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General Council deciding course of action on the threat of Germany and Japan

By Cheryl Chin, Channel NewsAsia

Published: 19 Mar 2019 - 10:13 AM

A panorama of the United Nations General Assembly, empty after the missiles fell

A panorama of the United Nations General Assembly, empty after the missiles fell

The General Assembly of the United Nations (UN) discussed the actions to be carried out on Hitler’s intention to reunite Germany and receive reparations, as well as Japan’s plan to start a nuclear war as retribution for the destruction caused in Hiroshima and Nagasaki.

The delegates of the General Assembly had differing views from the beginning on whether it is right for Germany and Japan to seek revenge after World War 2. Various delegates have agreed with West Germany and Japan’s motives as they suffered much after their loss in World War 2. For instance, the delegate of Argentina thought that the war was a ‘direct attack on German sovereignty’ and that it was ‘justified’ for Germany to request for demands like former German territories to be returned. The delegate of Siam supported Japan and its demands for war reparations, wanting to ‘push for world peace’ but understanding the need for violence on Japan’s side. On the other hand, delegates from other countries, especially those from the Allies, have objections with Germany and Japan due to the implication that a third world war could occur from this conflict. The delegate of the United States of America expressed that both Germany and Japan ‘threaten the international community’.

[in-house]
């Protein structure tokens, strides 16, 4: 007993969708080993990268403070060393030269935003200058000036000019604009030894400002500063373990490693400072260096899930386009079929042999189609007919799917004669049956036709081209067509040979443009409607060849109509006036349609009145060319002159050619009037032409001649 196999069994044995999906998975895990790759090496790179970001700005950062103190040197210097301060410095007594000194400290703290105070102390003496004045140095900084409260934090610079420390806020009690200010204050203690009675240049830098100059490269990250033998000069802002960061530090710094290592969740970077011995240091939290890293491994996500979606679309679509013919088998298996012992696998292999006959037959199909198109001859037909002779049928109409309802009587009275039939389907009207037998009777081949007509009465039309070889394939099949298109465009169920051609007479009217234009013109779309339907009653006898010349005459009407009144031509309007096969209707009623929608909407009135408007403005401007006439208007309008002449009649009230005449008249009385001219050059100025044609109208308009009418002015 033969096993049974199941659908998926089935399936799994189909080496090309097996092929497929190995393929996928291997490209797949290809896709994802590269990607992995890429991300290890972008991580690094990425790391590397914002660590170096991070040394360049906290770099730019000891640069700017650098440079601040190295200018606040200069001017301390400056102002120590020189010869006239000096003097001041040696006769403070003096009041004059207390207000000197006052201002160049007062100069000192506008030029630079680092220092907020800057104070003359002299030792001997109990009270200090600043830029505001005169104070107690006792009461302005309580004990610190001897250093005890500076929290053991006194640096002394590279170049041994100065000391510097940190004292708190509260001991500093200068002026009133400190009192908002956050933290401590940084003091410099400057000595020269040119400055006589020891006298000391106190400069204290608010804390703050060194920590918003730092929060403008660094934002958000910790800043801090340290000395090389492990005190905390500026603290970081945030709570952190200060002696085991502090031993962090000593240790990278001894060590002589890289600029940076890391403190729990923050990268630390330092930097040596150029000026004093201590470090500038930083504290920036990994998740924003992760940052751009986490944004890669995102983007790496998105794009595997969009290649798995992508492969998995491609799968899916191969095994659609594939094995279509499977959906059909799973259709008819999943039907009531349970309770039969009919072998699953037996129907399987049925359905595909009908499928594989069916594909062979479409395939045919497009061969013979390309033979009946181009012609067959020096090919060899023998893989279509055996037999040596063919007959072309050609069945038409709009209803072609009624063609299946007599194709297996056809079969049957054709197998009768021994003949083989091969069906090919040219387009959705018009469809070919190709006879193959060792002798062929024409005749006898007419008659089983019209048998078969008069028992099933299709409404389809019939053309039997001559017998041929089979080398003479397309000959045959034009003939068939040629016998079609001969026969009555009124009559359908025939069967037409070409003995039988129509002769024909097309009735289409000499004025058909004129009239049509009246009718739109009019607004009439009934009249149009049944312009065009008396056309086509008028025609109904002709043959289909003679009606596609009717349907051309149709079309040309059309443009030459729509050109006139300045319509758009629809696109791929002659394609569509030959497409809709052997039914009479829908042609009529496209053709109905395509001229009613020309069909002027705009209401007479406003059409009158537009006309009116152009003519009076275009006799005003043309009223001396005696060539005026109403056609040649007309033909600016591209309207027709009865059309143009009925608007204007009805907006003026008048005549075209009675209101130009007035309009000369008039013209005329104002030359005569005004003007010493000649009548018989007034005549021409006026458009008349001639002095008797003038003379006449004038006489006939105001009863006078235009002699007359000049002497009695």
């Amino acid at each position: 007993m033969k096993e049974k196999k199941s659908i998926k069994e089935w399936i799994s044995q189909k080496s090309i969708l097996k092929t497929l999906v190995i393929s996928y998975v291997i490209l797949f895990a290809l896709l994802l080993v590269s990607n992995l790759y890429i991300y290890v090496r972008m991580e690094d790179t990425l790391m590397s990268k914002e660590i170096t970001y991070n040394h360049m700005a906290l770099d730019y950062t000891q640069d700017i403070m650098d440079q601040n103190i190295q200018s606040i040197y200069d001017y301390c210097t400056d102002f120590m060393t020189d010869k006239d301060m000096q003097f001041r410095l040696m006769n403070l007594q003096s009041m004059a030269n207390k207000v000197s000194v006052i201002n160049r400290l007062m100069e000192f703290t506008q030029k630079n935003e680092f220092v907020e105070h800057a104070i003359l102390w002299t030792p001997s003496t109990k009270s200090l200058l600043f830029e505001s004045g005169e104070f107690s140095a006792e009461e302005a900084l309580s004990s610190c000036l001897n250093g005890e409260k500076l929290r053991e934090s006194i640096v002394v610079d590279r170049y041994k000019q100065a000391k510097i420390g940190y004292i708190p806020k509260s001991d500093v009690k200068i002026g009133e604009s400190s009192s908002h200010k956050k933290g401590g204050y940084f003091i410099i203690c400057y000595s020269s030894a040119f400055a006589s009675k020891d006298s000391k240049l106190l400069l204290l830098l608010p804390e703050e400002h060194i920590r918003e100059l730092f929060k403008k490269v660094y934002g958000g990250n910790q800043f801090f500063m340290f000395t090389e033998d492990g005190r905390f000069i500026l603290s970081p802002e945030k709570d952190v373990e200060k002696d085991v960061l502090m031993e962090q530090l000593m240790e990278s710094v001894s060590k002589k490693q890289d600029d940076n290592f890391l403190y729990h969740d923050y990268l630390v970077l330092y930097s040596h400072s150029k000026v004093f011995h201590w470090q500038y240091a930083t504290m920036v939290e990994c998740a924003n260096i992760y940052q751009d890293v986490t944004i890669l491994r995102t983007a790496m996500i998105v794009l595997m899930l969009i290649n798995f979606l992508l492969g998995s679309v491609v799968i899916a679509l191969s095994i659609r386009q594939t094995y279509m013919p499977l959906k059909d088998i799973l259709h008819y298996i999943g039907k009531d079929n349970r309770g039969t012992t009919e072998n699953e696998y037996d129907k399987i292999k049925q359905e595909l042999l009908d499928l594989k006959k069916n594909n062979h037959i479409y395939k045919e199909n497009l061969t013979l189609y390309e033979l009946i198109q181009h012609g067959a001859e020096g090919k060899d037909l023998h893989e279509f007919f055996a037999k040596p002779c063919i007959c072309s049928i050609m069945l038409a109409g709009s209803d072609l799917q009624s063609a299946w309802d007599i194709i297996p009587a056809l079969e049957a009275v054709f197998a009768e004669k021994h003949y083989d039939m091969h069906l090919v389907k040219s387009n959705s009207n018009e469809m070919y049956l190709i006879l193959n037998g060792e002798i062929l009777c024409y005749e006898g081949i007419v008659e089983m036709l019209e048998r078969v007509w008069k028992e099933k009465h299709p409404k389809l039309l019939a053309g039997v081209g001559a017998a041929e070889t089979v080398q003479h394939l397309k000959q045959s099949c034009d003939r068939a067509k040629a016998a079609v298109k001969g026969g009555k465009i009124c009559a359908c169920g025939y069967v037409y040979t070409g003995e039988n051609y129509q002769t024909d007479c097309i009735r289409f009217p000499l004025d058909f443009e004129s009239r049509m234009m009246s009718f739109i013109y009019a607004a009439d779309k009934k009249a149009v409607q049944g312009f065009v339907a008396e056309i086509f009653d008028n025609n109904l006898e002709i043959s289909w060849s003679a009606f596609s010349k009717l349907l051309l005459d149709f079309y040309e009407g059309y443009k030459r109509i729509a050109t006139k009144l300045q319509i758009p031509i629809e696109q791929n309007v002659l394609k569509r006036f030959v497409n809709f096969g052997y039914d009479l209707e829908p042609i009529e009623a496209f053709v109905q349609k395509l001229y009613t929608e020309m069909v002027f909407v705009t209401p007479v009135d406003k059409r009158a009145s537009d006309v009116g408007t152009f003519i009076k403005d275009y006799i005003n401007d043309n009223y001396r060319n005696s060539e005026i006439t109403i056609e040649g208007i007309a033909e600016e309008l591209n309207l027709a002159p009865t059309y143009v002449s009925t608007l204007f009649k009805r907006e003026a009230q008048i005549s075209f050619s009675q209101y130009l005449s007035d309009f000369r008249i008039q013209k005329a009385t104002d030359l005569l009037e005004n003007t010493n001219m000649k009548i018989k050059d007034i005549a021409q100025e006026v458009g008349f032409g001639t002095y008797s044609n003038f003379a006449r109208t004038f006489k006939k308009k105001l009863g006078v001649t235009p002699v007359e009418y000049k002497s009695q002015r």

The General Assembly proceeded to share about their views on Hitler, which caused polarity to occur again. The delegate of Guatemala mentioned that Hitler ‘is not a war criminal, but is a benevolent leader’ who wishes to ‘support his own people’ after the damage caused from World War 2. Conversely, the delegate of Greece commented that ‘Hitler is a threat to the UN’ and suggested for him to be ‘sent to the International Court of Justice (ICJ) for war crimes’. There were a group of delegates, recognising that both Germany and United States, which disapproves of Hitler, are war criminals. The Mexican delegate expressed that the United States are in the wrong for the ‘slaughter of Native Americans’.

As for the resolutions, the council was too divided to come to a consciences for the demands of Germany and Japan as well as their punishments. The delegate of the Philippine Republic proposed for the ‘bombing of Tokyo to finish Japan once and for all’. The delegate of Yugoslavia wanted a more peaceful solution and reminded other delegates of the need for the issue to be ‘approached diplomatically’. As time went by, delegates of different countries like China and Czechoslovakia realised the need for ‘negotiations’ and requested that nations stop ‘calling another one war criminals’. However, in the midst of the discussion as a compromise was about to be made, Germany and Japan launched thousands of missiles, targeting many world cities and killing many people. Little remain.